Two years in to the COVID-19 pandemic — and nearly a year since he took office — President Biden insisted, “I don’t think anybody anticipated” the dramatic surge in cases caused by the more infectious Omicron variant, claiming “it all started all of a sudden” as he was pressed by reporters Tuesday on his administration’s seemingly sluggish response to nationwide coronavirus testing shortages.
But moments later, Biden contradicted that claim, saying he did foresee the looming test shortage and that he had been working on a still-vague plan to distribute by mail 500 million rapid tests to Americans.
“I knew that was coming,” he followed up — even though the details of that plan remained undecided Tuesday.
Minutes earlier, White House Press Secretary Jen Psaki had told reporters that details of his plan to distribute those at-home rapid tests hadn’t yet been decided upon — indicating the plan was not as long in the making as Biden suggested.
The contradictions popped up after Biden gave his highly anticipated speech on how he planned to combat the Omicron variant surge sweeping across the nation.
“Is it a failure that you don’t have the adequate amount of tests for everyone to be able to get one if they need one right now?” a reporter asked.
“No, it’s not because COVID is spreading so rapidly. You notice it just just happened almost overnight, just in the last month,” Biden sadi of Omicron, which is just the latest variant to crop up from the original COVID-19 virus that the nation has been battling since early 2020.
“So no, it’s not a failure. But alarm bells went off. I don’t think anybody anticipated that this was going to be as rapidly spreading as it did. And so the question is, we had a lot of people who have access to tests order them, could have their insurance pay for them, etc.”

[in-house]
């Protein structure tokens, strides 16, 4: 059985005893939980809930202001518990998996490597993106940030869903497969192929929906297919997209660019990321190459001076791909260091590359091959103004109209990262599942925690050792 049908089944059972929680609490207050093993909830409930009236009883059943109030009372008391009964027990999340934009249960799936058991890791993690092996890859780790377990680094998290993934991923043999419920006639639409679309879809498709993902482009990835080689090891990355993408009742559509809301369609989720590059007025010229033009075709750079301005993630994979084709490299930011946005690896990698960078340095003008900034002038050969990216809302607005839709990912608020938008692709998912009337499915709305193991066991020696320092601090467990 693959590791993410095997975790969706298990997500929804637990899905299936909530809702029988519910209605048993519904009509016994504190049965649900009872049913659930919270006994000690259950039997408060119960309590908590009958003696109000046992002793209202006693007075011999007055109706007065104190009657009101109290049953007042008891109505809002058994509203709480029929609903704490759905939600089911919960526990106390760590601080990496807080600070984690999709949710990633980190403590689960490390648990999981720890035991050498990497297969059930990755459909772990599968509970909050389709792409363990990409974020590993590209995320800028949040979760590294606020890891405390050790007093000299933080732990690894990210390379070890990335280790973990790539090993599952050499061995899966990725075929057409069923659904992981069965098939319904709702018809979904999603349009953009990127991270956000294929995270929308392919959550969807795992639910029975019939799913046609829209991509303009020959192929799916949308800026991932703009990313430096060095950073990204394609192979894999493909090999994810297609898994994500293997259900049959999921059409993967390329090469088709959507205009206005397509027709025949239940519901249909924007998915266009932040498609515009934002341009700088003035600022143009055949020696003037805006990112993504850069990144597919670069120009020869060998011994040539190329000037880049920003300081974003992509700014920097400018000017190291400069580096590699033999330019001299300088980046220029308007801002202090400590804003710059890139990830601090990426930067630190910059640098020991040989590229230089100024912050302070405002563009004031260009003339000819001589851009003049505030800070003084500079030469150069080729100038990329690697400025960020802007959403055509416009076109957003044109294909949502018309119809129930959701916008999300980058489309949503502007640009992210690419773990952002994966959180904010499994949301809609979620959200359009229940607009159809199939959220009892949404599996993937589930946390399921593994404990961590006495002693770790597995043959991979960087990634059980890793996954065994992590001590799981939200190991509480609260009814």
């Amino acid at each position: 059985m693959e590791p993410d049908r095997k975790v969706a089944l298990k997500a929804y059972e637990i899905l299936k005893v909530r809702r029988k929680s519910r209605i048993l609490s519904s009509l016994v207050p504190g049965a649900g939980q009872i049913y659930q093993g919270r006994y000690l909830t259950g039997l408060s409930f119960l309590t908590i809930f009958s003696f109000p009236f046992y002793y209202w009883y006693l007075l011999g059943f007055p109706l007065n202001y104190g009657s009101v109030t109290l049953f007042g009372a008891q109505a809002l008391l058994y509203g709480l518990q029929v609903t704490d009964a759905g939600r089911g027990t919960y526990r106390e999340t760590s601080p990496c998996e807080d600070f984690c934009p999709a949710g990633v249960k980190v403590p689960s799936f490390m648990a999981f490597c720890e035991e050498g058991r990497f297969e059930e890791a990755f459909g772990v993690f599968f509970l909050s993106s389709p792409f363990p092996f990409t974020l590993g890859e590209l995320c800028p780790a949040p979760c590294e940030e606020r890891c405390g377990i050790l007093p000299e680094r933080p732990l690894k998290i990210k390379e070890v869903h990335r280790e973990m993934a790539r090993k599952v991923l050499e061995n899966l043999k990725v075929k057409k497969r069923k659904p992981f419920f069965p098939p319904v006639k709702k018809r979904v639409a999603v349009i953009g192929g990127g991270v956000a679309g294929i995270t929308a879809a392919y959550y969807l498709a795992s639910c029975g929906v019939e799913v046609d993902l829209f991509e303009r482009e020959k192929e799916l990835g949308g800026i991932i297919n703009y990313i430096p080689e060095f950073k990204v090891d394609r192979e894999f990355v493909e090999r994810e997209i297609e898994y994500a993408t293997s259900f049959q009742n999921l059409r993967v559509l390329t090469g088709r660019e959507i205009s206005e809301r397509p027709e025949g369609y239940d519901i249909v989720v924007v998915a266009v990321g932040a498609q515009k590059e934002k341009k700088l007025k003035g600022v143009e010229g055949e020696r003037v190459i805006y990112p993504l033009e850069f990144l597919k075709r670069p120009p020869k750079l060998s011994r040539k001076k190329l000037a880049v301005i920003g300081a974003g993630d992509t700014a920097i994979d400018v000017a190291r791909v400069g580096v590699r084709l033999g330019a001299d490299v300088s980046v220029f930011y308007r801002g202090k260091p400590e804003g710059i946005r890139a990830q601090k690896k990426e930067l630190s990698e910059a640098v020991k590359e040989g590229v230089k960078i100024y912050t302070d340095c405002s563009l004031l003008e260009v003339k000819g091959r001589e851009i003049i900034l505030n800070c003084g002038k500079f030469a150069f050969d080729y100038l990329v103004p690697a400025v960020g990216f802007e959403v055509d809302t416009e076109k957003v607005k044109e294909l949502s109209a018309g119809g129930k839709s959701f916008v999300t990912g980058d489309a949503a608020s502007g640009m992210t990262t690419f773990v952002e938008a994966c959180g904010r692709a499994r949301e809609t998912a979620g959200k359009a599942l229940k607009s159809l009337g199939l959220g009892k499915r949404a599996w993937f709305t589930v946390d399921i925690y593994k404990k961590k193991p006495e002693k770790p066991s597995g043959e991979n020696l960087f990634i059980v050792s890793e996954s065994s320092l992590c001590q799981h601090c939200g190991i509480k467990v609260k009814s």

He continued: “But all of a sudden it was like everybody rushed to the counter. It was a big, big rush. And I knew that was coming. So what I tried to do is meet with the companies and use the Defense Production Act to get a half a billion more test and figure out how to get them to their homes, et them on the shelves in the store.”
Another reporter pressed Biden, right after, asking, “What’s your message to Americans who are trying to get tested now and who are not able to get tested and who are wondering what took so long to ramp up testing?”
Biden scoffed, “Come on — what took so long?”
He added: “What took so long is it didn’t take long at all. What happened was the Omicron virus spread even more rapidly than anybody thought. If I had told you four weeks ago it this was spread, by day to day basis, it would spread by 50, 100 percent, 200 percent, 500 percent, I think it will looked at me and said, ‘Biden, what do you drinking?”
Biden said, “Now, we don’t know what’s going to happen from here. It looks there’s some evidence that in South Africa where a lot of this started, that is dropping off quickly too. We don’t know.”
Biden’s speech was intended to announce that the federal government will distribute by mail 500 million at-home rapid tests for COVID-19 starting next month, set up federally run testing sites in New York and other hot-spot areas and mobilize 1,000 military medical personnel to deploy to overwhelmed hospitals as needed.
Biden unveiled the new federal plans to fight a tidal wave of Omicron cases in New York City that’s beginning to hit other areas of the country — but there were few details on how exactly the biggest initiatives would work.